As an ABA therapist taking on a new patient and helping them get started on a journey toward living their best life can be exciting. It can also feel challenging when you take into account how much information needs to be gathered and organized as part of the in-take onboarding process.

The truth is onboarding can be a potentially cumbersome and time-consuming process for both you the ABA therapist and the patient. This starts with gathering some of the critical information, such as documenting the “Medical Necessity” that is required by many insurance providers as well as public health institutions. While it’s important to check off these boxes for all the potential payers, it is just the tip of a much larger iceberg. Especially in complex cases, or one where the patient has considerable needs.

Any errors or missing information in the onboarding process can ultimately show up later in the coding and medical billing process. Errors and this level can lead to claim rejections, claim denials, and other issues that can both cause delays in your revenue stream as well as prevent the patient from making the most out of the ABA therapeutic services you offer.

Key Information In The Intake Process

When you stop to think about it, there are a lot of key pieces of information that need to be gathered in the onboarding process for a new patient. Some are initiated during the scheduling process, and others are collected during the earliest stages of the assessment. While some are critical and delineate the salient need for a “Medical Necessity” others factor into the ABA treatment plan you develop to meet your patient’s needs.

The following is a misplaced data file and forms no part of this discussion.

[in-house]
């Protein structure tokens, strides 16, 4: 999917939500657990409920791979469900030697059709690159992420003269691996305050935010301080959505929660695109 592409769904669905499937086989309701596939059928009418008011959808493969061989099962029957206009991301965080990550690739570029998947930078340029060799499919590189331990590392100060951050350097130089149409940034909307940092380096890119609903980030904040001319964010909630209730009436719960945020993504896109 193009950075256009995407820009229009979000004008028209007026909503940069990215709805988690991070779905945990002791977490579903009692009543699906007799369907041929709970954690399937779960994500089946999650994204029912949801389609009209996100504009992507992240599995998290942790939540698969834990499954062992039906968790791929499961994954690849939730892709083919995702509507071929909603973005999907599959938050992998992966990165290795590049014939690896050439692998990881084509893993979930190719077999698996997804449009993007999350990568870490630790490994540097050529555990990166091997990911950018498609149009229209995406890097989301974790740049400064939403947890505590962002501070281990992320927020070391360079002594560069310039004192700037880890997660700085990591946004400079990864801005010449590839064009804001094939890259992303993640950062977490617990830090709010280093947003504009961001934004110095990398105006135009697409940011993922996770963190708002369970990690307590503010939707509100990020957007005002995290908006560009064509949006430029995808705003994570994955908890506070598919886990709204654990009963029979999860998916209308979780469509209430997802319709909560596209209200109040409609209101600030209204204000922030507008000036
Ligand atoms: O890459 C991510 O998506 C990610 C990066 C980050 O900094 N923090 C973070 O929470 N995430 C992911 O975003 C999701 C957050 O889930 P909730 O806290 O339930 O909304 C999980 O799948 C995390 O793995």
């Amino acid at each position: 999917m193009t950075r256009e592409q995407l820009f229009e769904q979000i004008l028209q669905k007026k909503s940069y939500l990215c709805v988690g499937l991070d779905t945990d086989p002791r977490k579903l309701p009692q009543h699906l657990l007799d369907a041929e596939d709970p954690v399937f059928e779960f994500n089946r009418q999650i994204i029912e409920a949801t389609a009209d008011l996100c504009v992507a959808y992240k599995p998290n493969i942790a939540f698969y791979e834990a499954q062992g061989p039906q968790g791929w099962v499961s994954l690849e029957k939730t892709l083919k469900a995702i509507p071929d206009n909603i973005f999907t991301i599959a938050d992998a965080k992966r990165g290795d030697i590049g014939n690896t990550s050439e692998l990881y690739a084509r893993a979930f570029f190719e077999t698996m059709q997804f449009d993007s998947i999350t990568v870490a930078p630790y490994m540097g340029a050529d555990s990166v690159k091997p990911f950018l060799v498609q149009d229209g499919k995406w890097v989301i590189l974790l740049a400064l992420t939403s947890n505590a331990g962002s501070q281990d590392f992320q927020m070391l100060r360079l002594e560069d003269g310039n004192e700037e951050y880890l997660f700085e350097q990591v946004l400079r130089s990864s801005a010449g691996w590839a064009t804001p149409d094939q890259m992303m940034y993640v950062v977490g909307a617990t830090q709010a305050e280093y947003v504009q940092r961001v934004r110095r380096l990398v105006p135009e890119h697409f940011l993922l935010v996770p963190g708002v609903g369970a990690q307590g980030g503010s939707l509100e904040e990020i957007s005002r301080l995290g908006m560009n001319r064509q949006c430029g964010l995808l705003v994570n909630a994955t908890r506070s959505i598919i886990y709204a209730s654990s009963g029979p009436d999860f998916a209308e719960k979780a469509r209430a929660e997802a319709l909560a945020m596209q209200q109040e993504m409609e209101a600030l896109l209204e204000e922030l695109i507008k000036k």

This includes collecting the following information or data

  • The patient’s key demographics
  • The patient funding information
  • A copy of all insurance cards
  • Signed consent for services form
  • A signed financial agreement or consent form
  • A HIPAA Policy Consent form

Organizational forms that might be required by a payer or public health institution

  • A signed Attendance Contract
  • A clearly worded “Letter of Engagement”
  • A consent for Handbook or provider policies, when applicable
  • In-Home therapy Survey, if necessary
  • A signed Observation or Video Release form
  • A signed consent to release information to a third party
  • Consent forms to release information to physician, school, or another institution
  • Prior authorization information and approval is necessary

Key Information For Prior Authorizations

It’s also worth bearing in mind that you might also want to obtain the following information before the initial evaluation. The following documents are often required by insurance providers as part of the prior authorization process.

  • An updated diagnostic report
  • Individualized Education Plan or IEP
  • Any relevant reports from other providers previously or currently in services
  • A referral or script from primary care or diagnosing physician

Information For Payers & Public Health Institutions

Every organization needs to create its intake and consent paperwork tailored to its in-house onboarding process. Though you always need to be mindful to refer to state and federal guidelines to meet requirements as part of their own payer infrastructure regulations. Many public health institutions and government-sponsored agencies tend to prefer paper documentation that is mailed or emailed. Any electronic documents will need to be printed, or information can be submitted through the EMR systems or located in an online website portal.